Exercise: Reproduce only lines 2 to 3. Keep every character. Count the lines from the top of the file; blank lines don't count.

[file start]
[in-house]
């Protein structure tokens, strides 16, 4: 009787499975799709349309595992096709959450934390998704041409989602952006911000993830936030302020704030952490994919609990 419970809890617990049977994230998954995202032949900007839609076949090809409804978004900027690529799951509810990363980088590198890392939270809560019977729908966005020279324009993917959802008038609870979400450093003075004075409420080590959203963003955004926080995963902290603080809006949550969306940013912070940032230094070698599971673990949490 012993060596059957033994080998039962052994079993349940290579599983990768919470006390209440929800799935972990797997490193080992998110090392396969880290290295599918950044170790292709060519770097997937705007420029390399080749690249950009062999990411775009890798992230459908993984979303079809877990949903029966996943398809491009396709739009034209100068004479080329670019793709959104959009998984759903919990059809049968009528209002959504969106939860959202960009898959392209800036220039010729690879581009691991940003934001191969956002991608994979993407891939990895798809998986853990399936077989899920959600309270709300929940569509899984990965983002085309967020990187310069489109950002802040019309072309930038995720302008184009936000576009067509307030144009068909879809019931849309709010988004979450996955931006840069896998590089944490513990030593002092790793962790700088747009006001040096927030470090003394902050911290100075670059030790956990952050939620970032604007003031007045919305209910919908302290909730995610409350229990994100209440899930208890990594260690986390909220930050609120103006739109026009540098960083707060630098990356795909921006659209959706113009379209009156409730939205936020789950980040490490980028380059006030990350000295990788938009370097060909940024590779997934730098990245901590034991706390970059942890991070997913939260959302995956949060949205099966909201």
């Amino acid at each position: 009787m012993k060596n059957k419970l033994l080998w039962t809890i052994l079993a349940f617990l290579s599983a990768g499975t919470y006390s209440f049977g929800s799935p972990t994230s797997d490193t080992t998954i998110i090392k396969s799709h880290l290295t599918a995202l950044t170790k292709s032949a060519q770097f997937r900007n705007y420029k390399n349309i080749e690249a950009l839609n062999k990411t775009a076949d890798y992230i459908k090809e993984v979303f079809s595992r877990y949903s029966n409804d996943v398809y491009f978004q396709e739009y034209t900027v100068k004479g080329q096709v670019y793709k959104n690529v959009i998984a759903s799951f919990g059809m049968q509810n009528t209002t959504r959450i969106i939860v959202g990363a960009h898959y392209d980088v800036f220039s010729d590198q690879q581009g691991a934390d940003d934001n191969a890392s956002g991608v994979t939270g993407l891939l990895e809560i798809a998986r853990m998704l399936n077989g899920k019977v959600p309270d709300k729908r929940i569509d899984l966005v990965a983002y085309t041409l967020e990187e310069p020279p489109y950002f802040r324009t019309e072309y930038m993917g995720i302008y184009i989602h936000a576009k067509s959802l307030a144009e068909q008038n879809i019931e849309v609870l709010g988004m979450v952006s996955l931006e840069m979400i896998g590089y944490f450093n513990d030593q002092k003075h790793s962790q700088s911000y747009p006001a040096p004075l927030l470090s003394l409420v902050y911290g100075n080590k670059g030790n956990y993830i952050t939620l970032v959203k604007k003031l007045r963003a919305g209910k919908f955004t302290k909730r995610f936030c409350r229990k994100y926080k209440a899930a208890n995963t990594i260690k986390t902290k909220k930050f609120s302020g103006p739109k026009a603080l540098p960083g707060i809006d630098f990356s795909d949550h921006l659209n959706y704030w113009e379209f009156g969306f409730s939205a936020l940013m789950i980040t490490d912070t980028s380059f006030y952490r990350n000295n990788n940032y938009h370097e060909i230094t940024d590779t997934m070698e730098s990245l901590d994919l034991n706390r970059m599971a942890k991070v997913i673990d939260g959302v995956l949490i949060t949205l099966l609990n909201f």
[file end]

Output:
């Protein structure tokens, strides 16, 4: 009787499975799709349309595992096709959450934390998704041409989602952006911000993830936030302020704030952490994919609990 419970809890617990049977994230998954995202032949900007839609076949090809409804978004900027690529799951509810990363980088590198890392939270809560019977729908966005020279324009993917959802008038609870979400450093003075004075409420080590959203963003955004926080995963902290603080809006949550969306940013912070940032230094070698599971673990949490 012993060596059957033994080998039962052994079993349940290579599983990768919470006390209440929800799935972990797997490193080992998110090392396969880290290295599918950044170790292709060519770097997937705007420029390399080749690249950009062999990411775009890798992230459908993984979303079809877990949903029966996943398809491009396709739009034209100068004479080329670019793709959104959009998984759903919990059809049968009528209002959504969106939860959202960009898959392209800036220039010729690879581009691991940003934001191969956002991608994979993407891939990895798809998986853990399936077989899920959600309270709300929940569509899984990965983002085309967020990187310069489109950002802040019309072309930038995720302008184009936000576009067509307030144009068909879809019931849309709010988004979450996955931006840069896998590089944490513990030593002092790793962790700088747009006001040096927030470090003394902050911290100075670059030790956990952050939620970032604007003031007045919305209910919908302290909730995610409350229990994100209440899930208890990594260690986390909220930050609120103006739109026009540098960083707060630098990356795909921006659209959706113009379209009156409730939205936020789950980040490490980028380059006030990350000295990788938009370097060909940024590779997934730098990245901590034991706390970059942890991070997913939260959302995956949060949205099966909201």
């Amino acid at each position: 009787m012993k060596n059957k419970l033994l080998w039962t809890i052994l079993a349940f617990l290579s599983a990768g499975t919470y006390s209440f049977g929800s799935p972990t994230s797997d490193t080992t998954i998110i090392k396969s799709h880290l290295t599918a995202l950044t170790k292709s032949a060519q770097f997937r900007n705007y420029k390399n349309i080749e690249a950009l839609n062999k990411t775009a076949d890798y992230i459908k090809e993984v979303f079809s595992r877990y949903s029966n409804d996943v398809y491009f978004q396709e739009y034209t900027v100068k004479g080329q096709v670019y793709k959104n690529v959009i998984a759903s799951f919990g059809m049968q509810n009528t209002t959504r959450i969106i939860v959202g990363a960009h898959y392209d980088v800036f220039s010729d590198q690879q581009g691991a934390d940003d934001n191969a890392s956002g991608v994979t939270g993407l891939l990895e809560i798809a998986r853990m998704l399936n077989g899920k019977v959600p309270d709300k729908r929940i569509d899984l966005v990965a983002y085309t041409l967020e990187e310069p020279p489109y950002f802040r324009t019309e072309y930038m993917g995720i302008y184009i989602h936000a576009k067509s959802l307030a144009e068909q008038n879809i019931e849309v609870l709010g988004m979450v952006s996955l931006e840069m979400i896998g590089y944490f450093n513990d030593q002092k003075h790793s962790q700088s911000y747009p006001a040096p004075l927030l470090s003394l409420v902050y911290g100075n080590k670059g030790n956990y993830i952050t939620l970032v959203k604007k003031l007045r963003a919305g209910k919908f955004t302290k909730r995610f936030c409350r229990k994100y926080k209440a899930a208890n995963t990594i260690k986390t902290k909220k930050f609120s302020g103006p739109k026009a603080l540098p960083g707060i809006d630098f990356s795909d949550h921006l659209n959706y704030w113009e379209f009156g969306f409730s939205a936020l940013m789950i980040t490490d912070t980028s380059f006030y952490r990350n000295n990788n940032y938009h370097e060909i230094t940024d590779t997934m070698e730098s990245l901590d994919l034991n706390r970059m599971a942890k991070v997913i673990d939260g959302v995956l949490i949060t949205l099966l609990n909201f």